JCV GCN in a natalizumab-treated MS patient is associated with mutations of the VP1 capsid gene

Shruti P. Agnihotri, Xin Dang, Jonathan L. Carter, Terry D. Fife, Evelyn Bord, Stephanie Batson, Igor J. Koralnik

Research output: Contribution to journalArticle

26 Citations (Scopus)

Abstract

Objective: To describe the clinical, neuroimaging, immunologic, and virologic characteristics of JC virus-associated granule cell neuronopathy (JCV GCN) in a natalizumab-treated patient with multiple sclerosis (MS) who developed immune reconstitution inflammatory syndrome (IRIS) after natalizumab withdrawal.

Methods: We obtained longitudinal clinical data as well as MRI and proton magnetic resonance spectroscopy from this patient with MS. We measured JCV-specific cellular immune response in his peripheral blood by intracellular cytokine staining and sequenced a fragment of JCV VP1 capsid gene detected in his CSF. We contrast our findings with the first recently reported case.

Results: This patient presented with worsening cerebellar symptoms and progressive cerebellar atrophy without new MS lesions on MRI after 63 months of natalizumab monotherapy. JCV DNA was detected in his CSF by PCR and harbored novel GCN-type mutations in the VP1 gene. He developed IRIS upon discontinuation of natalizumab and plasma exchange, which manifested itself by a worsening of clinical symptoms and contrast enhancement in the cerebellum on MRI. Treatment with corticosteroids resulted in resolution of IRIS, as demonstrated by proton magnetic resonance spectroscopy. The patient had a strong JCV-specific T-cell response in his peripheral blood and remains alive after 15 months from onset of symptoms, although with significant disability. He did not have MS relapse on glatiramer acetate.

Conclusions: JCV GCN should be considered in patients on natalizumab presenting with progressive cerebellar symptoms and cerebellar atrophy, and is associated with mutations in the JCV VP1 gene. Natalizumab withdrawal may be complicated by JCV GCN IRIS, and require treatment with corticosteroids.

Original languageEnglish (US)
Pages (from-to)727-732
Number of pages6
JournalNeurology
Volume83
Issue number8
DOIs
StatePublished - Aug 19 2014
Externally publishedYes

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JC Virus
Capsid
Immune Reconstitution Inflammatory Syndrome
Multiple Sclerosis
Mutation
Genes
Atrophy
Adrenal Cortex Hormones
Plasma Exchange
Neuroimaging
Cellular Immunity
Cerebellum
Natalizumab
Staining and Labeling
Cytokines
T-Lymphocytes
Recurrence
Polymerase Chain Reaction
DNA
Therapeutics

ASJC Scopus subject areas

  • Clinical Neurology
  • Medicine(all)

Cite this

Agnihotri, S. P., Dang, X., Carter, J. L., Fife, T. D., Bord, E., Batson, S., & Koralnik, I. J. (2014). JCV GCN in a natalizumab-treated MS patient is associated with mutations of the VP1 capsid gene. Neurology, 83(8), 727-732. https://doi.org/10.1212/WNL.0000000000000713

JCV GCN in a natalizumab-treated MS patient is associated with mutations of the VP1 capsid gene. / Agnihotri, Shruti P.; Dang, Xin; Carter, Jonathan L.; Fife, Terry D.; Bord, Evelyn; Batson, Stephanie; Koralnik, Igor J.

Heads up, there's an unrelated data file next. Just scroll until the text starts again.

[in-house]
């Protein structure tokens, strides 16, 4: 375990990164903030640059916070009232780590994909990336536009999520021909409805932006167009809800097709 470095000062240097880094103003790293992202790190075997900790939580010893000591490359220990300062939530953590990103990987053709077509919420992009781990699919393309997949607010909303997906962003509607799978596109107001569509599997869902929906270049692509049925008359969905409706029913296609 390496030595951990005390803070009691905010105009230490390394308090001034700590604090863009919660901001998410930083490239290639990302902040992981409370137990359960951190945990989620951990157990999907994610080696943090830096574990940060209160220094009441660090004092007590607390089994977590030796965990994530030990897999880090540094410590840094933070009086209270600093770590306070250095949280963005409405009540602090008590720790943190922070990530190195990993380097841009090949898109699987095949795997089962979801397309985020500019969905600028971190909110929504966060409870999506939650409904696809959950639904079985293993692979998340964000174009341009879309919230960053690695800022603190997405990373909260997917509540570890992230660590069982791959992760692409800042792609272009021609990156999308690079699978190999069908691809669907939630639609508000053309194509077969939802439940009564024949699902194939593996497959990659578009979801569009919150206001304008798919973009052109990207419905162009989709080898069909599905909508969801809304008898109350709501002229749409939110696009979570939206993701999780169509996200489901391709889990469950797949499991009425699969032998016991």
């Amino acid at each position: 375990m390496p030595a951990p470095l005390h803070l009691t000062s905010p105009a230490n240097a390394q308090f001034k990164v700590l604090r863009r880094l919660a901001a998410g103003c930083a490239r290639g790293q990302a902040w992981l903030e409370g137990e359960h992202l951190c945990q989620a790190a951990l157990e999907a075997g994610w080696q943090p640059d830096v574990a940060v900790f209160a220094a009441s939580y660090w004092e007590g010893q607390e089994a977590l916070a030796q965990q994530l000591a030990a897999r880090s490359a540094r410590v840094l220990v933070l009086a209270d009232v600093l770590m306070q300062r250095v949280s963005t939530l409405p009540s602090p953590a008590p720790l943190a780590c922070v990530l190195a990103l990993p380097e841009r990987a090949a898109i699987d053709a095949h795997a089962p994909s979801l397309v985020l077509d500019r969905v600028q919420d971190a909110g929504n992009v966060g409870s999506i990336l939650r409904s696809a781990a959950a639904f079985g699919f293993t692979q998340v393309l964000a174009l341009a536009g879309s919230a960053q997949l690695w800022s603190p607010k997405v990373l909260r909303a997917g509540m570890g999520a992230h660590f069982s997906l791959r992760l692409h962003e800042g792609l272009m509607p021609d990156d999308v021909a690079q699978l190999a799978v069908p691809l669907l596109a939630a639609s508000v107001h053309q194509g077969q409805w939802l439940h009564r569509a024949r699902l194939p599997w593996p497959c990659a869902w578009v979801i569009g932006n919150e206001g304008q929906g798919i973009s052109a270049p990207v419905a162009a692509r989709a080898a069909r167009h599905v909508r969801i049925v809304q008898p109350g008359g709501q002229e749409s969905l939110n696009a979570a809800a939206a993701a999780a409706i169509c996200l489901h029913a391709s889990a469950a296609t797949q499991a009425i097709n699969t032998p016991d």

In: Neurology, Vol. 83, No. 8, 19.08.2014, p. 727-732.

Research output: Contribution to journalArticle

Agnihotri, SP, Dang, X, Carter, JL, Fife, TD, Bord, E, Batson, S & Koralnik, IJ 2014, 'JCV GCN in a natalizumab-treated MS patient is associated with mutations of the VP1 capsid gene', Neurology, vol. 83, no. 8, pp. 727-732. https://doi.org/10.1212/WNL.0000000000000713
Agnihotri, Shruti P. ; Dang, Xin ; Carter, Jonathan L. ; Fife, Terry D. ; Bord, Evelyn ; Batson, Stephanie ; Koralnik, Igor J. / JCV GCN in a natalizumab-treated MS patient is associated with mutations of the VP1 capsid gene. In: Neurology. 2014 ; Vol. 83, No. 8. pp. 727-732.
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AU - Koralnik, Igor J.

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N2 - Objective: To describe the clinical, neuroimaging, immunologic, and virologic characteristics of JC virus-associated granule cell neuronopathy (JCV GCN) in a natalizumab-treated patient with multiple sclerosis (MS) who developed immune reconstitution inflammatory syndrome (IRIS) after natalizumab withdrawal.Methods: We obtained longitudinal clinical data as well as MRI and proton magnetic resonance spectroscopy from this patient with MS. We measured JCV-specific cellular immune response in his peripheral blood by intracellular cytokine staining and sequenced a fragment of JCV VP1 capsid gene detected in his CSF. We contrast our findings with the first recently reported case.Results: This patient presented with worsening cerebellar symptoms and progressive cerebellar atrophy without new MS lesions on MRI after 63 months of natalizumab monotherapy. JCV DNA was detected in his CSF by PCR and harbored novel GCN-type mutations in the VP1 gene. He developed IRIS upon discontinuation of natalizumab and plasma exchange, which manifested itself by a worsening of clinical symptoms and contrast enhancement in the cerebellum on MRI. Treatment with corticosteroids resulted in resolution of IRIS, as demonstrated by proton magnetic resonance spectroscopy. The patient had a strong JCV-specific T-cell response in his peripheral blood and remains alive after 15 months from onset of symptoms, although with significant disability. He did not have MS relapse on glatiramer acetate.Conclusions: JCV GCN should be considered in patients on natalizumab presenting with progressive cerebellar symptoms and cerebellar atrophy, and is associated with mutations in the JCV VP1 gene. Natalizumab withdrawal may be complicated by JCV GCN IRIS, and require treatment with corticosteroids.

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